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Managing uncomplicated diabetes

Starting regulation

Two types of patients can be categorized as uncomplicated:

  1. Cats presented after the owner notes the appearance of clinical signs without general deterioration or diabetic ketoacidosis (DKA). These are non-emergency cases.
  2. Cats that have stabilized after initial presentation with and successful treatment for DKA.

During consultation:

  • Perform a thorough examination and weigh the patient.
  • Evaluate laboratory test results including complete blood count, urinalysis (including sediment examination), and serum biochemistry profile (including T4).
  • Photograph patient’s head and whole body; optional but often the only way to diagnose subsequent acromegaly.
  • Rule out hyperthyroidism, renal failure, inflammatory bowel disease, pancreatitis and exocrine pancreatic insufficiency, hyperadrenocorticism, acromegaly, neoplasia, or hepatic disease.

When health status is known and diabetes mellitus confirmed:

  • Thoroughly explain to cat owner what diabetes mellitus is, that achieving regulation may take up to 2 months, and what the implications are for the family. Make sure the owner understands the treatment involved, and that the cat should be able to live a happy, healthy life with consistent treatment. This is crucial, as complete cooperation of the owner is essential to treatment success.
  • Treat existing infections or other medical conditions. Any disease will affect insulin metabolism.
  • Introduce appropriate diet.
  • Begin treatment with Vetsulin® (porcine insulin zinc suspension).

Starting Vetsulin

In-clinic:

  • Weigh the cat to obtain a benchmark for future weight gain or loss.
  • Start the cat on 1 to 2 IU injections of Vetsulin given twice daily at 12-hour intervals. Administer injections concurrently with or right after meals for cats fed twice daily. No change in feeding schedule is needed for cats fed ad libitum.
  • Hospitalize the cat for the day to verify that the starting dose does not cause hypoglycemia.
  • Instruct owner on:
    • How to administer injections.
    • How to identify and treat hypoglycemia.
    • Parameters to monitor at home.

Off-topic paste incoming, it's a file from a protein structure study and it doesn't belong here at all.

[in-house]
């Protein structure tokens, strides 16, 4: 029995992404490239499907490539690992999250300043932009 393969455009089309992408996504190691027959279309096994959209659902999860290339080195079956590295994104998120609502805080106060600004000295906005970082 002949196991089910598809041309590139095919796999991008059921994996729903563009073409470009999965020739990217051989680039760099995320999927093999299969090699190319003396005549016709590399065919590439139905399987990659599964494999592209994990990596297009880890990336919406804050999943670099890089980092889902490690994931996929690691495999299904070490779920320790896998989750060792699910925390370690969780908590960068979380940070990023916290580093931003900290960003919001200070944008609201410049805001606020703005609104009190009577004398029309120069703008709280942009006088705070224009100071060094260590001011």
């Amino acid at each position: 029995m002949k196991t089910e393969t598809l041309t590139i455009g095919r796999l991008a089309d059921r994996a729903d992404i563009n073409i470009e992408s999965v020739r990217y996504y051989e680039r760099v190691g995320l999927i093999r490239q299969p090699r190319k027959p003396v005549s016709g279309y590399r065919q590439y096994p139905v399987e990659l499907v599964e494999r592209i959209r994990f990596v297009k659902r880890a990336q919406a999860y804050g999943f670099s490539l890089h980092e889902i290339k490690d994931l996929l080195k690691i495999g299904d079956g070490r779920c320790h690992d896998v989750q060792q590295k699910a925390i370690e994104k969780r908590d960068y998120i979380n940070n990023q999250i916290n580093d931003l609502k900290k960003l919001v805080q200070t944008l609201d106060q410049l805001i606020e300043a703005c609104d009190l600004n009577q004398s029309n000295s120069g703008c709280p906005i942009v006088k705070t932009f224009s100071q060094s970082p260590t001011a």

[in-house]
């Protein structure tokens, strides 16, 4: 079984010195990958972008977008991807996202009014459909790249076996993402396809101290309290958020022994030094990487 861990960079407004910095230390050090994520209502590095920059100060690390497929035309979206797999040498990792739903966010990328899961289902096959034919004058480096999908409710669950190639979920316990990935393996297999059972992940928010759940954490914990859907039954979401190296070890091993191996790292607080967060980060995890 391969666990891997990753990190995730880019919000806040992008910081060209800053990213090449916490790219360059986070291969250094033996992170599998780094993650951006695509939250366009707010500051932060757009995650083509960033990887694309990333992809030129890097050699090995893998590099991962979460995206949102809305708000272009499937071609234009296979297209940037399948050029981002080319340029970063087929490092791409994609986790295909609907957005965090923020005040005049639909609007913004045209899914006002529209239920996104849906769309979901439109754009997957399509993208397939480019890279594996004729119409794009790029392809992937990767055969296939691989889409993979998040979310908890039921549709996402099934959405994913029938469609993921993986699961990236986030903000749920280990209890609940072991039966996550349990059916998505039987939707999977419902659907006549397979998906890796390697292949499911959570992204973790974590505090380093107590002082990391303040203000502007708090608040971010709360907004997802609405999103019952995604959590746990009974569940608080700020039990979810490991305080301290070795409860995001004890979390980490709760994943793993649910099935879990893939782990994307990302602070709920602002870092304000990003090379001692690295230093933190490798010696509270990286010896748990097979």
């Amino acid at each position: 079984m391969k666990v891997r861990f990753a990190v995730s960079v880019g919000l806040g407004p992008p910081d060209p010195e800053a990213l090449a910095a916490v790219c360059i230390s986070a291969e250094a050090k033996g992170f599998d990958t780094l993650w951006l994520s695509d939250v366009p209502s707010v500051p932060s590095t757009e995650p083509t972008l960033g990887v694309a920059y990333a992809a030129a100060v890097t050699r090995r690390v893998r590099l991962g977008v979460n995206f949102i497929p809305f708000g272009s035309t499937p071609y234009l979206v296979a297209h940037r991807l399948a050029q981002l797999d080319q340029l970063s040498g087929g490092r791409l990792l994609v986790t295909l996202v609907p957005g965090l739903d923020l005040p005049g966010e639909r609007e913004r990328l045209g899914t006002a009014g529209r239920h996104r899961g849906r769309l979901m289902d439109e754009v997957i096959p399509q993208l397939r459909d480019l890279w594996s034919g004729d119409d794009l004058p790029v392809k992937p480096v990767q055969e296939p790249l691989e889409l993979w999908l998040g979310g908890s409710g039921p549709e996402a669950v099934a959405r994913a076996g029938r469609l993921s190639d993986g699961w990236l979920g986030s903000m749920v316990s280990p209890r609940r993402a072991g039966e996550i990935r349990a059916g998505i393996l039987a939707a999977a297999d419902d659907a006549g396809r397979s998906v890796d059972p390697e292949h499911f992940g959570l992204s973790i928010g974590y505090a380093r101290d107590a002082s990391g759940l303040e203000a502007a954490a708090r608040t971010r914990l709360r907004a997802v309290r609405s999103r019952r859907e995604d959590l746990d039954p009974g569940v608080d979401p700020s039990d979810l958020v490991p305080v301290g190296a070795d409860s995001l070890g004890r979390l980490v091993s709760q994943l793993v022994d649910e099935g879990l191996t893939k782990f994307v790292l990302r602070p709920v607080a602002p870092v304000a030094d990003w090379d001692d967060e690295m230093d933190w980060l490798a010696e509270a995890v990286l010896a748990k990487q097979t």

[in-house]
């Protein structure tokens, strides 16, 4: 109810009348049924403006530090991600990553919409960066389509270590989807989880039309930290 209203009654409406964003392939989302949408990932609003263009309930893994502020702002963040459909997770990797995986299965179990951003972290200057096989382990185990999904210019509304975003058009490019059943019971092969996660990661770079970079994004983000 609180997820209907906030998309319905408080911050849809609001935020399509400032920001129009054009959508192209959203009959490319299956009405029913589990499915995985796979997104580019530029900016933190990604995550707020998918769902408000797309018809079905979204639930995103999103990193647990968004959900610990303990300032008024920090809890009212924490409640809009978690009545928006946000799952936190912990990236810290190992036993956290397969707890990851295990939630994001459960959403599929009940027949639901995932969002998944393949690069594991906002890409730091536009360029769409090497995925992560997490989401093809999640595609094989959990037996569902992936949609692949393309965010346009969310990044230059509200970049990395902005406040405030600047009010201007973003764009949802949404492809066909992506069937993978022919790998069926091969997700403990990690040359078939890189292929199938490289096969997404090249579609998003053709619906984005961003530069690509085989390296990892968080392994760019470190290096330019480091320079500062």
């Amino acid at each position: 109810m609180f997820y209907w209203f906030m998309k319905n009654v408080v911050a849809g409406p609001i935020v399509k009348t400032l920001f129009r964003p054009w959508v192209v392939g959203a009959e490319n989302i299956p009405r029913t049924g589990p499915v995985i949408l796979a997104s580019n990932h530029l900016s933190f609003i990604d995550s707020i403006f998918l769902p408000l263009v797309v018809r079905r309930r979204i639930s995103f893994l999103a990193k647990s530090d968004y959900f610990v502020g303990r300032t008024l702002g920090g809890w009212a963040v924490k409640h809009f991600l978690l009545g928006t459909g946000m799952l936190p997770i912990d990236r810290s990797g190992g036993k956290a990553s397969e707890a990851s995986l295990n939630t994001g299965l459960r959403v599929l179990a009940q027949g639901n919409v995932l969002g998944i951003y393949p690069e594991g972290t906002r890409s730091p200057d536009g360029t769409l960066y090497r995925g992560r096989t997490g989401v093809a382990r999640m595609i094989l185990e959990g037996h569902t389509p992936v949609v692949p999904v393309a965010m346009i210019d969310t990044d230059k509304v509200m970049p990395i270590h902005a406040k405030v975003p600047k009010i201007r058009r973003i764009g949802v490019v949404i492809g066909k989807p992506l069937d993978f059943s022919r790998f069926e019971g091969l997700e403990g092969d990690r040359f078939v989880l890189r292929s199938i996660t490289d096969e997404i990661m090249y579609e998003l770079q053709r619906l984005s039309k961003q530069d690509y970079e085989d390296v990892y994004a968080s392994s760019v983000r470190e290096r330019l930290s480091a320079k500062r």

• Preferred diet and frequency of meals.
  • Discharge cat to owner’s care for 2 to 4 weeks. This allows the cat and owner to acclimate to the injection regimen.

At home, have the owner:

  • Monitor and record water and food consumption.
  • Monitor and record urine glucose and/or ketone bodies.
  • Maintain starting dose and frequency of administration for 1 to 2 weeks, unless there’s evidence of hypoglycemia.
  • Bring the cat in for re-evaluation 2 to 4 weeks after starting Vetsulin treatment.

In-clinic re-evaluation:

  • Verify adequate injection technique.
  • Evaluate owner's monitoring of clinical signs and glycosuria.
  • Weigh the patient.
  • Evaluate glycemia via glucose curve or punctual blood glucose evaluations.
  • Increase insulin dose if necessary, according to clinical signs and glycemia values. An interval of 2 to 4 weeks between dosage increments is ideal (unless there’s evidence of hypoglycemia).

Regulation:

  • Repeat procedures listed above at regular intervals until clinical signs and weight are satisfactory.
  • When regulation is achieved (no clinical signs; satisfied owners), schedule rechecks every 2 to 4 months:
    • Perform a complete physical examination.
    • Revise home monitoring if necessary.
    • Evaluate glycemia if necessary (eg, glucose curve, fructosamine).

If there is a problem:

If clinical signs resume, fructosamine levels are not satisfactory or overall health deteriorates, causes must be identified.

  • Perform a complete physical exam.
  • Recheck:
    • Injection technique and insulin quality control.
    • Feeding and exercise.
    • Environment of the patient (recent changes).
  • Perform a glucose curve.
  • Evaluate complete blood count, urinalysis (including sediment examination), and serum biochemistry profile (including T4).

Additional testing procedures may be required. Diabetic cats may develop other concurrent diseases or infections that will interfere with insulin.

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